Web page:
We two are one

When Jane and I first met, she tried to explain the literary theory which underpins her PhD despite the fact that I am a bear of very small brain. Her thesis was on secularisation in the works of Goethe and his theory that was subsequently described as binary synthesis. Before we lose all of you, this basically means that from the interaction of two different things a third and very special thing can emerge. This third thing is distinct in itself but contains all the elements of the other two things within it.

At that time, these ideas were not too from some of the theories I was playing with myself, so between Jane and me there was a meeting of minds as well as everything else. We were ourselves a kind of synthesis of polarised opposites. We’d reached the same place by two very different paths.

When we came to get married in 2005 we wanted to acknowledge this central theme and so bluejade emerged as the synthesis of our names (Jane and Dee) and our birthstones, amethyst (Dee) and sapphire (Jane) which become white (diamond) when converged. Hence the name and the logo: we branded ourselves together with the strapline ‘we two are one’ and then created this blog. What we did not realise at the time was the prophecy within – one day far sooner than either of us would have wanted or wished for in a million years – that one would die before the other and in so doing we would merge to become one.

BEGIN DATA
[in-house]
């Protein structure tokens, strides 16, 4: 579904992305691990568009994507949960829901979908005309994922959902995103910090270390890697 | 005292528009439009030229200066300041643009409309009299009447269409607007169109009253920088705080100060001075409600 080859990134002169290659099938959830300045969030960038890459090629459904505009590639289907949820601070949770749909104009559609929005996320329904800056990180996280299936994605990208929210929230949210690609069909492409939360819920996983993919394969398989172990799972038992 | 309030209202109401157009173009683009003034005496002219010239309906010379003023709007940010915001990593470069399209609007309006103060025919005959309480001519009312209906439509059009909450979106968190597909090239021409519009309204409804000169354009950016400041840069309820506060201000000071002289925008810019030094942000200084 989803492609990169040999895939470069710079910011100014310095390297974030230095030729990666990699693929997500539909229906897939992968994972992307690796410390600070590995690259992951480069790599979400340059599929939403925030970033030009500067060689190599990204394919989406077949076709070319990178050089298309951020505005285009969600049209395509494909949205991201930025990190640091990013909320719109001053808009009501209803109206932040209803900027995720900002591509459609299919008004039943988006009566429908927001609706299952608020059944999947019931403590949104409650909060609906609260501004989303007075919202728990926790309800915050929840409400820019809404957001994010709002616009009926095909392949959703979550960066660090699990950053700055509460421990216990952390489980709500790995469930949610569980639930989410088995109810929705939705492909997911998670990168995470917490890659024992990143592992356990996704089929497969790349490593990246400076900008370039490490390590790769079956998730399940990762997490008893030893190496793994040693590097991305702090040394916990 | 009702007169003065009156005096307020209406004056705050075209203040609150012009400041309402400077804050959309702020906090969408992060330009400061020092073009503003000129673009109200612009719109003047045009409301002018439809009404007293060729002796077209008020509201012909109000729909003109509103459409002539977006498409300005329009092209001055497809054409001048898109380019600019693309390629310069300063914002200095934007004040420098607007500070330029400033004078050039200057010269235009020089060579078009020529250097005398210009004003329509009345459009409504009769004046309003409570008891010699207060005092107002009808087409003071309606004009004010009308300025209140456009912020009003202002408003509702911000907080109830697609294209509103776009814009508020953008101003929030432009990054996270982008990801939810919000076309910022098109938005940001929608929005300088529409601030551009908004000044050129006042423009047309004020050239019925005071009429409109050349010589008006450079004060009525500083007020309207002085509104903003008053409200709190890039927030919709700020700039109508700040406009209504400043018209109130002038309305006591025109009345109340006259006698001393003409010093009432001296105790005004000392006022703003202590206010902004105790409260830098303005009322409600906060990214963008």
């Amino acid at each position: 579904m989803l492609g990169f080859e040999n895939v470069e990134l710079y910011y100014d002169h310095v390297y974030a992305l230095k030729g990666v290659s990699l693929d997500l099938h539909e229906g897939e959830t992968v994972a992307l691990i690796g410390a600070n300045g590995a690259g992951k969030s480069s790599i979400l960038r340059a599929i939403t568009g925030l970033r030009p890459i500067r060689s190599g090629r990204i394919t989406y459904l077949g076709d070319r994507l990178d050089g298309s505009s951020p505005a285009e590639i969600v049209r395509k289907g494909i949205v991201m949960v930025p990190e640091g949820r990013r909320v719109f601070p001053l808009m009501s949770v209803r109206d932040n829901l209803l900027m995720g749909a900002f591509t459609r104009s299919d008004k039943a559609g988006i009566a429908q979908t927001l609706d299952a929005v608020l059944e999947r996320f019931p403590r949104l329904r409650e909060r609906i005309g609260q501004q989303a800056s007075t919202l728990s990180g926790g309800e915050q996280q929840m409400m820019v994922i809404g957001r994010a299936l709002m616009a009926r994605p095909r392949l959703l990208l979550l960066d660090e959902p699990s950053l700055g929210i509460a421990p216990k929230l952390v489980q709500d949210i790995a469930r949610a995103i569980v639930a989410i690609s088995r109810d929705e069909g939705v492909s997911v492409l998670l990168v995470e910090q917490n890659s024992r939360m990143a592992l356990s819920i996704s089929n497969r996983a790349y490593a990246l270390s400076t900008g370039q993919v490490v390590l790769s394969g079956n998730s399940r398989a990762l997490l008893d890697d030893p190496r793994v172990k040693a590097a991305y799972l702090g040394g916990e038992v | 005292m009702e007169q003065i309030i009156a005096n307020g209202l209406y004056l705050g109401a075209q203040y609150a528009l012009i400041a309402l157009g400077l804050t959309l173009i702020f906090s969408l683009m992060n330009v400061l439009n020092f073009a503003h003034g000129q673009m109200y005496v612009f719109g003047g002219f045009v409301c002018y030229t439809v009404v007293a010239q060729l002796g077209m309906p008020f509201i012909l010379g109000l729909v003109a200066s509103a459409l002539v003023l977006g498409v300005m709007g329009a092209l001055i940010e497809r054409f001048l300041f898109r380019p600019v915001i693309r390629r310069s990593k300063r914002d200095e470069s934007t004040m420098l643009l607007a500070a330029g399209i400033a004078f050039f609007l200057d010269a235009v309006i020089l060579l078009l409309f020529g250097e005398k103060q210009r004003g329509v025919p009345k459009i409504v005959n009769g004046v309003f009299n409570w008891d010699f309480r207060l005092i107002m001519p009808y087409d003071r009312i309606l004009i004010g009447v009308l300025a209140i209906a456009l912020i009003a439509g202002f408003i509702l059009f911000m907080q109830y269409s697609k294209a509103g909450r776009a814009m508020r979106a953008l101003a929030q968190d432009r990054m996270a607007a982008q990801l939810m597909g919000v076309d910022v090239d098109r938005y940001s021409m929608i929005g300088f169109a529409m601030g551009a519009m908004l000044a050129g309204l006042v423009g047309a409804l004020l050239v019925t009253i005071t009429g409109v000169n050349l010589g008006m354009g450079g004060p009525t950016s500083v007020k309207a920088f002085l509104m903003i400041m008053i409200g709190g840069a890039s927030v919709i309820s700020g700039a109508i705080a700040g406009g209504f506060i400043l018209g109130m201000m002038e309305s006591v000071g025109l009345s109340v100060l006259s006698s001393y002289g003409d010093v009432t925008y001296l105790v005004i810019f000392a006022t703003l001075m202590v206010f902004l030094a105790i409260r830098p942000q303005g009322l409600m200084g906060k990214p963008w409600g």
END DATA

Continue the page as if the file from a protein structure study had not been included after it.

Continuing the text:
And so it has happened, Jane has walked through her waterfall to the pain-free peace of the white light beyond. Through the tears you may well shed remember her happy, smiling face as she

  • paddled on a beach
  • climbed yet another hill
  • dangled off a cliff
  • cycled by a canal in Belgium, Holland or France
  • wandered through a well-kept garden
  • knitted another hat, glove, curious creature or tea cosy
  • dug a potato patch
  • watched over the germination of a seed (‘a courgette has been born’)
  • collected an egg from her hens
  • simultaneously interviewed and transcribed yet another respondent for Glenaffric
  • noted yet another programme meeting
  • supped a Belgian beer, a French wine, a single malt or a gin and tonic
  • tucked into her tea especially if it featured potatoes
  • completed the Guardian crossword
  • corrected your French or German
  • let you know a better word or phrase
  • held court with family and dear friends

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Most importantly remember her with joy for a life well lived, for courage and light through the darkness of disease, that life is too short for mean anxieties and is most definitely for making the most of – just do it and be happy!


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